SAN FRANCISCO — Signers of false and misleading ballot arguments in local initiative campaigns can be forced to pay attorneys' fees to successful challengers of such statements, the state Court of Appeal held Friday.
The three-member appeal panel upheld a precedent-setting fee award made in a Berkeley election dispute, unanimously rejecting claims that the award violated First Amendment rights and would discourage free expression in the electoral process.
The court said fee awards were permissible as a way of encouraging private legal actions that uphold state policy and benefit a broad class of citizens.
"The Legislature has expressed the view that ballot arguments which are sent to voters at public expense should be factually accurate, and has explicitly invited individual voters to effectuate that public policy," Appellate Justice James B. Scott wrote for the court.
The panel approved a $3,429.17 fee award made by an Alameda County Superior Court judge that attorneys believe was the first of its kind in the state.
A lawyer for the American Civil Liberties Union of Northern California, representing the backer of a ballot argument held liable for the award, said the ruling may be appealed to the state Supreme Court.
'Chilling Effect' Seen
"If this is upheld, every politician who disagrees with what an opponent says in a ballot argument can sue and then ask for attorneys' fees," said Amitai Schwartz of San Francisco. "It will have a chilling effect on participation in the political process by anyone who wants to sign a ballot argument."
The case arose from a dispute between supporters of rival recycling measures on the ballot in Berkeley in November, 1984.
Andrea Washburn, a member of the Berkeley City Council at the time, and other backers of one measure brought suit against an opposing group led by Anna Rabkin, then city auditor, under a law that allows challenges to pending ballot arguments that may be "false and misleading."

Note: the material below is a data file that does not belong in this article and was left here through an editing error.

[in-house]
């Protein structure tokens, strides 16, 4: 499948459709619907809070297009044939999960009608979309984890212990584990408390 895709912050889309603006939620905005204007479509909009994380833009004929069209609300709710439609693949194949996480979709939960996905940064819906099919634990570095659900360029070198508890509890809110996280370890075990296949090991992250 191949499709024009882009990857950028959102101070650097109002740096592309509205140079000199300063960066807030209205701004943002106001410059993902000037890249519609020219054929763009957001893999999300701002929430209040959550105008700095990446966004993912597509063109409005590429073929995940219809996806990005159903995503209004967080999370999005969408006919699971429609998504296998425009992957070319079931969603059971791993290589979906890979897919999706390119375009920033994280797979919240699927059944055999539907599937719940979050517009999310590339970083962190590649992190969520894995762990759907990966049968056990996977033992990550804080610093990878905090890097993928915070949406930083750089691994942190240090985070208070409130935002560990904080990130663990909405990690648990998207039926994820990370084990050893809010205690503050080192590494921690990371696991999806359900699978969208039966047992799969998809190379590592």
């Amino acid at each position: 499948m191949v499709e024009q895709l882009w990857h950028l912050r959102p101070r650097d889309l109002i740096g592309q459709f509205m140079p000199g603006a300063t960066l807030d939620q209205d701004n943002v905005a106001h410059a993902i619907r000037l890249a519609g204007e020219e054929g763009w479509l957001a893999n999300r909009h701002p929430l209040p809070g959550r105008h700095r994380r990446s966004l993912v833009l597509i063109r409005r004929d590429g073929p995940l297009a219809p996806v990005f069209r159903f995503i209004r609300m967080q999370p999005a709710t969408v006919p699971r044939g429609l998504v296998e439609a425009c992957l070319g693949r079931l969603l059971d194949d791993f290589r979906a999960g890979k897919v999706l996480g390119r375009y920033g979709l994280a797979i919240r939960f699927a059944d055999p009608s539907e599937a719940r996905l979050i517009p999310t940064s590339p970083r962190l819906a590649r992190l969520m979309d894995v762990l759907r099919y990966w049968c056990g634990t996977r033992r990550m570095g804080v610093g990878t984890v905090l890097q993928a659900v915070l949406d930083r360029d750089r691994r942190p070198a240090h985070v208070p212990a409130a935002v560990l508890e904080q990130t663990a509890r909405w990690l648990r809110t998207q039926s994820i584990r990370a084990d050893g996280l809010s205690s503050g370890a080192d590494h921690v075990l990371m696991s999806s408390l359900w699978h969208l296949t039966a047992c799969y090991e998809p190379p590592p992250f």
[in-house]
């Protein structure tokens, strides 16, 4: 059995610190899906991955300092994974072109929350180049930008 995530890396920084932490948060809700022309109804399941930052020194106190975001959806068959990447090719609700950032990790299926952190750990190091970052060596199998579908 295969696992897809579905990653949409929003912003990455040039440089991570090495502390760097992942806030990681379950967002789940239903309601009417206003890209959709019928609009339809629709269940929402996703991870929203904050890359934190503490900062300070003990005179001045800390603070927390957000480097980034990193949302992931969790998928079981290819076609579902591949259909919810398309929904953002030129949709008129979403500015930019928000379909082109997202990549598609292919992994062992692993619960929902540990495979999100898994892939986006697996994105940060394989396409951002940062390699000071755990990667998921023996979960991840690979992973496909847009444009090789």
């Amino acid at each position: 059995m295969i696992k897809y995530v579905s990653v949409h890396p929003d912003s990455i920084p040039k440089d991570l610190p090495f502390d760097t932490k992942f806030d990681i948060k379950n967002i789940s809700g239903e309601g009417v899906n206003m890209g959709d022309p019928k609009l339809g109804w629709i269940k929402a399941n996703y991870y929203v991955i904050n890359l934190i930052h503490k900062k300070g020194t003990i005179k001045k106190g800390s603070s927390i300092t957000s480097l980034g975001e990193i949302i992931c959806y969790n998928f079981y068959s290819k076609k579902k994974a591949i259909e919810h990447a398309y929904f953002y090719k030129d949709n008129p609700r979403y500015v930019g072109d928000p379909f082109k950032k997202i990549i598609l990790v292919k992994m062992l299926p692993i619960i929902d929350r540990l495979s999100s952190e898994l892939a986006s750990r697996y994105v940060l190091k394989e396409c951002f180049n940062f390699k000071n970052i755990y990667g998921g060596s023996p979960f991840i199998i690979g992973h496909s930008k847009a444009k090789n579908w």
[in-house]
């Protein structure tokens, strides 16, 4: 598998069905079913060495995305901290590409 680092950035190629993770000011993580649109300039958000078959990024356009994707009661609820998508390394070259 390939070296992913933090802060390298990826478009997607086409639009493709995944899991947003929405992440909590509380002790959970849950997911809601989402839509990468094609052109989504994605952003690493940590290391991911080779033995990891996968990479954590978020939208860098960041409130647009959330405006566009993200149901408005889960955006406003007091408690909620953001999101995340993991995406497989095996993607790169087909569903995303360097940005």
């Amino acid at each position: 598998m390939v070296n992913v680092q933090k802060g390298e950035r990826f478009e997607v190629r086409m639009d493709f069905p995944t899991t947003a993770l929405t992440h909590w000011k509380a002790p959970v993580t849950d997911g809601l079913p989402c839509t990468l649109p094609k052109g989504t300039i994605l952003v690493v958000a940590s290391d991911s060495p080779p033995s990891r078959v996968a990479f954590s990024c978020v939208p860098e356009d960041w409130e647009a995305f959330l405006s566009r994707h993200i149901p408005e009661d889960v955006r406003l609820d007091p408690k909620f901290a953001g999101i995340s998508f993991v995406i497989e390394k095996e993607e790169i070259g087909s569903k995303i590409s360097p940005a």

In a stipulated agreement between the two parties, Judge Ken Kawaichi removed several references to "illegal" activities that the Rabkin group had made in its ballot argument against the measure backed by the Washburn group. In a separate action, Judge Henry Ramsey Jr. ordered Rabkin to pay legal fees and court costs to Washburn and her group.
Partial Appeal Filed
In their subsequent appeal, Rabkin and the ACLU did not contest the judge's power to revise a ballot argument but did claim that the fee award violated the rights to free speech and to petition the government for redress of grievances.
The appeal court, in a 22-page opinion by Scott that was joined by Appellate Justices Clinton W. White and Robert W. Merrill, rejected both contentions.
Rabkin overlooked the fact that defendants in such cases will be faced with their own legal expenses in any event, Scott said. She had not shown that the added potential for an award of attorneys' fees to the other side "inhibits speech to a significantly greater degree."
The court said that the Legislature had recognized the value of suits like the one at issue by authorizing the award of attorneys fees in privately initiated actions that serve the public interest.
"We conclude that there is no First Amendment infirmity" in the award, the court said.